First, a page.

Photo credit: Jack Jeffrey

A local favorite, the nēnē is endangered but has had a remarkable journey from near extinction in the 1940s. The nēnē are found on the Big Island as well as Maui and Kauaʻi. They are related to the Canadian goose, although the nēnē are smaller in size and are white with black streaks across the neck.

The nēnē population is currently 2,500, making it the world’s rarest goose. It is likely that there were about 25,000 Hawaiian geese living in the islands when Captain James Cook arrived in 1778. Subsequent hunting as well as the impact of introduced predators, such as the Asian mongoose, pigs, and cats, reduced the population to 30 birds by the end of the 1940s.

Where to see them: https://hawaiibirdingtrails.hawaii.gov/birding_hotspot/puu-waawaa-halapepe-and-ʻohiʻa-trails/

5. White-tailed Tropicbird (Koa'e Kea)

The Koaʻe kea have long white tail feathers allowing them to gracefully glide over the ocean. They have a wingspan of three feet and are white with black streaks around the eyes and on the edges of their wings. They feed from the ocean on a diet of fish and squid, and at night they nest on cliffs and in rocky crevices. 

Originally their long tail feathers were used in the making of kahili, the feather standards that surrounded Hawaiian royalty.

Where to see them: https://hawaiibirdingtrails.hawaii.gov/birding_hotspot/keahole-point/

6. Hawaiian Petrel ('Ua'u)

The endangered ‘uaʻu have a 36 inch wingspan and are usually seen near land during their breeding season which is between March and October. This oceangoing bird was originally valued as a source of meat when populations were abundant.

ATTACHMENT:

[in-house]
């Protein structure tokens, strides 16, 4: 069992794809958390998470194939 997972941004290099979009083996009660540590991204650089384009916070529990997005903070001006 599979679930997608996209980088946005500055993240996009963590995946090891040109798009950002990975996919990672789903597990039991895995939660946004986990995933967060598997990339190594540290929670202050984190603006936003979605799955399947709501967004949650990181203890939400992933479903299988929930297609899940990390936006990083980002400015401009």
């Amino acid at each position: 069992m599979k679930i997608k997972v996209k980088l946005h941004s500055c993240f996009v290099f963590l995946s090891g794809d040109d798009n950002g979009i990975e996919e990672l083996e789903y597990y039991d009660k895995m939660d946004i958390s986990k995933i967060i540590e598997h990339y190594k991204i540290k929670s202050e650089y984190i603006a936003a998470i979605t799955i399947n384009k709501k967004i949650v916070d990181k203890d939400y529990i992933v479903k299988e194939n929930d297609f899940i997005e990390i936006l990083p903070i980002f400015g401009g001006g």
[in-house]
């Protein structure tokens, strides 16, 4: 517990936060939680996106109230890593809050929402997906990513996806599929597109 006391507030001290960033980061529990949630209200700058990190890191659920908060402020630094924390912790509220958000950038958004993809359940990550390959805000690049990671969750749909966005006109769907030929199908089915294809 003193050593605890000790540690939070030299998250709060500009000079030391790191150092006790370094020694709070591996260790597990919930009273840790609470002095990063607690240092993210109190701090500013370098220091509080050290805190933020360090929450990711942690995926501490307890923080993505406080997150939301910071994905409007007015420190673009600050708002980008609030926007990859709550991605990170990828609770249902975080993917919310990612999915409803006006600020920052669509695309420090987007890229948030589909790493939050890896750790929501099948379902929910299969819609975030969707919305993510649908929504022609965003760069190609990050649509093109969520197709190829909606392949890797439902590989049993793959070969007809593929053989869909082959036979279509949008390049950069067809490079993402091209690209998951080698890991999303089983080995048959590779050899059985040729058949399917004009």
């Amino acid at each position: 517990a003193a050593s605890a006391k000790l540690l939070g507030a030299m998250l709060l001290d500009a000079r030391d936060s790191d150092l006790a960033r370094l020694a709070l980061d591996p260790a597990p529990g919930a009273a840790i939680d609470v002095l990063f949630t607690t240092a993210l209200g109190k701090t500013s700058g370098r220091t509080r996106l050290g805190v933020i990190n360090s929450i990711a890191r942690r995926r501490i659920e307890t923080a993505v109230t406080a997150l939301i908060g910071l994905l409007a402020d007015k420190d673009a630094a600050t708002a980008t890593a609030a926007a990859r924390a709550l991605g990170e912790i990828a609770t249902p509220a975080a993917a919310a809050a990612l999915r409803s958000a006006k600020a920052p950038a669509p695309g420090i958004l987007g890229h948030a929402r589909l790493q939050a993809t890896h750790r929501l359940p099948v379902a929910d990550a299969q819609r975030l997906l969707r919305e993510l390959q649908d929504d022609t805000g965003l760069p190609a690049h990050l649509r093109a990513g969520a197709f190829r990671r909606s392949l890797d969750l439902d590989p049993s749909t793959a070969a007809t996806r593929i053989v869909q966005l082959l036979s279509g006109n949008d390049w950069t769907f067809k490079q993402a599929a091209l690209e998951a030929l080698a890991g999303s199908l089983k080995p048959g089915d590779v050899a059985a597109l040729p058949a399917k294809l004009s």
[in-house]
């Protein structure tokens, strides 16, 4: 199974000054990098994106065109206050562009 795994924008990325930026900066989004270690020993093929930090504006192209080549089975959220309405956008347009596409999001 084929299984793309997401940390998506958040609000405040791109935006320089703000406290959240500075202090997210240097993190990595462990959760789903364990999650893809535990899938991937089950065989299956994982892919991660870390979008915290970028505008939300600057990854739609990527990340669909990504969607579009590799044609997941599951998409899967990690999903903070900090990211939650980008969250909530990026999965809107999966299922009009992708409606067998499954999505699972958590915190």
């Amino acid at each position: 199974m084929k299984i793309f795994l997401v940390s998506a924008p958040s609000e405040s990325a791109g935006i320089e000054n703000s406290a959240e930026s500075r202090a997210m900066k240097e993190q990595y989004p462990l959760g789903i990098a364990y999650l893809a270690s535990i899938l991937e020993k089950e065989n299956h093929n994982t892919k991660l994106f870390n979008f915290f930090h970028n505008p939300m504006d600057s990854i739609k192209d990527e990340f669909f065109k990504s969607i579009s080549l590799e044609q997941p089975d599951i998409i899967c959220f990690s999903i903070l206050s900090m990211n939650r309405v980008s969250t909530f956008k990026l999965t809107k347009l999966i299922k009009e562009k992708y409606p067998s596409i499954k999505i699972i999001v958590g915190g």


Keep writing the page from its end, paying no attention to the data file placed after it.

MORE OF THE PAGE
The ‘au’u are a sooty color on their head, wings and tail, while the underside remains white.

The ‘au’u remains vulnerable to loss of habitat from development and predators such as feral cats, the Asian mongoose, and rats. The Hawaiian petrel was at one time considered to be the same as the Galapagos petrel, and both were known as the dark-rumped petrol. In 2002 the two species were considered to be independent of each other based on genetic and morphologic distinctions.

Where to see them: https://hawaiibirdingtrails.hawaii.gov/birding_hotspot/keahole-point/

7. Ruddy Turnstone ('Akekeke)

The ʻakekeke, or ruddy turnstone, visits Hawaii from August to May. For the rest of the year they live in the arctic. They measure about 9 inches and are brown with white undersides as well as black markings on their heads and chests. During breeding season their bright orange legs and distinctive plumage are hard to miss.

They feed along shorelines and fields when in Hawaii, often turning over rocks, shells and other debris – hence their common name, turnstone! And donʻt forget, their call sounds exactly like their name, ʻakekeke!

Where to see them: https://hawaiibirdingtrails.hawaii.gov/birding_hotspot/kaloko-honokohau-np/

There are plenty more birds to discover on the Big Island. For more details on birdlife on the island check out Hawaii Birding Trails.

Let us know in the comments if you sighted any of our listed birds during your Big Island adventure!